Smart Contracts are one of engineering’s newest - and most in-demand - roles. Read on for how Smart Contracts work, skills successful Contracts Engineers should have, and our predictions for the future of the industry.

How do Smart Contracts work, and what are some examples?

Smart Contracts are pieces of code or script that run on the blockchain to provide directions once a particular action has been taken. For example, Smart Contracts may be used to automatically enforce copyrights once infringed, or send payment for a real estate transaction immediately upon contract signature.

Rather than being executed by a centralized organization or person, Smart Contracts are enforced by miners across the blockchain network (the same way cryptocurrency is mined).

Since Smart Contracts don’t require people to execute them, they can:

  • Eliminate the need for blind trust: This is an important one. In most instances, contracts are only enforced when one party discovers and reports a violation. For example - let’s say you’re in a car accident and in order to file a claim, you need to work with the other party to send you their insurance, work with their agent, and wait on a claim payment. What if instead - any sort of damage to your car triggered a report being automatically filed through a smart contract? This would eliminate the need to rely on the other party.
  • Decrease the costs of two parties setting up a contract or communicating back and forth: Think of past contracts you may have entered into, and the time and money you’ve spent executing them. For example, let’s say you signed an apartment lease and are entitled to your security deposit once moving out. You probably did your own walkthrough and clean out, sent a checklist to apartment management to verify, waited for them to review, then waited on your deposit. With Smart Contracts, time and labor spent could have been dramatically reduced - maybe down to the push of a button.
  • Offer more security and protection: Many agreements - both in business and at the consumer level - contain privileged information. For example, let’s say an investment bank uses smart contracts to execute trades; or a patient uses a smart contract to send information from their physician to their insurance company (triggering approval for a surgery). Industries that face privacy challenges - like finance and healthcare - could benefit from the additional security that storing information on a blockchain could bring.

How do Smart Contract Engineering jobs work?

Companies who hire Smart Contract Engineers span a variety of industries, and have applications for real estate, supply chain, health care and finance. A Smart Contracts Engineer may come from a background in Computer Science or another engineering specialty, like front or backend development, with several years of work experience already.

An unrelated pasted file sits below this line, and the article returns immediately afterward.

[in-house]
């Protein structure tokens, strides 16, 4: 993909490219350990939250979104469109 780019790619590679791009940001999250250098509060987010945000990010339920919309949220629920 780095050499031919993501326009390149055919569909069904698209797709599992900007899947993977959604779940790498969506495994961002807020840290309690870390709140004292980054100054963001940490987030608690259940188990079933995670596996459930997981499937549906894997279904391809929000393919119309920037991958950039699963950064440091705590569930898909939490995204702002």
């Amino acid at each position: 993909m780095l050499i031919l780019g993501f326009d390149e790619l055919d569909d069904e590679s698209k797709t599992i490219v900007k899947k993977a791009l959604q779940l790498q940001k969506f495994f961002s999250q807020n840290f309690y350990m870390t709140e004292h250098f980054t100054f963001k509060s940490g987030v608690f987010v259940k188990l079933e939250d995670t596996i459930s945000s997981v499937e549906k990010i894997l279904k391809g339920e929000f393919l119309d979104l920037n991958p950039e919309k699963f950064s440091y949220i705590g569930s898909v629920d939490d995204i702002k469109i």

• To design and deploy Smart Contracts: At their core, Smart Contract Engineers are responsible for creating, testing, and implementing Smart Contracts for the companies they work for.
  • To implement quality control processes: Smart Contract Engineers need to be able to design and implement quality control processes. This is critical because once a Smart Contract is executed, it’s automated - which may lead to costly mistakes if part of a contract was incorrect.
  • To discover ways to help Smart Contracts scale: In some organizations, Smart Contract Engineers may be asked to replicate their results to help other applications of contract projects scale once an existing smart contract is complete.

What are some of the skills to look for in a successful Smart Contracts Engineer?

  • Interest in DeFi: Smart Contracts Engineers should have an interest in Decentralized Finance products and an appreciation of the efficiencies and benefits Smart Contracts can bring.
  • Understanding of tokenomics and the token economy (aka a thorough understanding of Blockchain): Tokenomics refers to the science behind blockchain technology, which Smart Contracts Engineers will need to understand and use. Having a basic understanding of blockchain vocabulary can be immensely helpful during the job search.
  • Rigorous experience in a variety of platforms: Similar to Backend Engineering and other highly technical engineering fields, Smart Contract Engineers may need experience in a variety of platforms, like Python, C++, Java, Ruby on Rails, PHP, Django, Kubernetes, SQL and MySQL databases.

What’s the future of Smart Contracts?

Smart Contracts are one of the newest technologies out there, and there will be no shortage of engineering roles. Two of these responsibilities for engineers may very well likely be:

  • To prevent issues stemming from bugs or breaks in code: Bugs happen often in software. But what happens if one occurs during the execution of a smart contract? Analysts say this can have huge implications - for example, if a bug leads to a mistake in a contract, is that mistake now legal?
  • To ensure the security of Smart Contracts: The ability to protect Smart Contracts from hacks and leaks will be paramount. Companies and individuals are unlikely to adopt smart contracts if bad actors can gain access and potentially even make changes.